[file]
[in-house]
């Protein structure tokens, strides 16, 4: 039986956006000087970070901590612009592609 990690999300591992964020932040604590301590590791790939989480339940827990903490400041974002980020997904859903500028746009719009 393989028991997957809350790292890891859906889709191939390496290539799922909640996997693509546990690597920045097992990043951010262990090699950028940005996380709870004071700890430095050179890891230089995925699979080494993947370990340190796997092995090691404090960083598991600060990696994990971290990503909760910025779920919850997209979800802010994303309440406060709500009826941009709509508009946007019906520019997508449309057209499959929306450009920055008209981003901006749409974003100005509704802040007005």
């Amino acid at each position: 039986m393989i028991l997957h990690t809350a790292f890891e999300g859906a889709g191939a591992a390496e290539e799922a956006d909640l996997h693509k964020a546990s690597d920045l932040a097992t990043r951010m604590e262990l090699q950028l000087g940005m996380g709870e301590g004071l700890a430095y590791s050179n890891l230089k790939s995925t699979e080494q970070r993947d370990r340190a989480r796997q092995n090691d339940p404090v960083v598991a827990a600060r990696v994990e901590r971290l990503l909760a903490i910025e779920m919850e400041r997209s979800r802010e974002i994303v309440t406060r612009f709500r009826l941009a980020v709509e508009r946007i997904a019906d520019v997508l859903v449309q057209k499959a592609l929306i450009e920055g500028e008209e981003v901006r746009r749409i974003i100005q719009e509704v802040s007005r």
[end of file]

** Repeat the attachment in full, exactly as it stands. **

[in-house]
């Protein structure tokens, strides 16, 4: 039986956006000087970070901590612009592609 990690999300591992964020932040604590301590590791790939989480339940827990903490400041974002980020997904859903500028746009719009 393989028991997957809350790292890891859906889709191939390496290539799922909640996997693509546990690597920045097992990043951010262990090699950028940005996380709870004071700890430095050179890891230089995925699979080494993947370990340190796997092995090691404090960083598991600060990696994990971290990503909760910025779920919850997209979800802010994303309440406060709500009826941009709509508009946007019906520019997508449309057209499959929306450009920055008209981003901006749409974003100005509704802040007005």
């Amino acid at each position: 039986m393989i028991l997957h990690t809350a790292f890891e999300g859906a889709g191939a591992a390496e290539e799922a956006d909640l996997h693509k964020a546990s690597d920045l932040a097992t990043r951010m604590e262990l090699q950028l000087g940005m996380g709870e301590g004071l700890a430095y590791s050179n890891l230089k790939s995925t699979e080494q970070r993947d370990r340190a989480r796997q092995n090691d339940p404090v960083v598991a827990a600060r990696v994990e901590r971290l990503l909760a903490i910025e779920m919850e400041r997209s979800r802010e974002i994303v309440t406060r612009f709500r009826l941009a980020v709509e508009r946007i997904a019906d520019v997508l859903v449309q057209k499959a592609l929306i450009e920055g500028e008209e981003v901006r746009r749409i974003i100005q719009e509704v802040s007005r």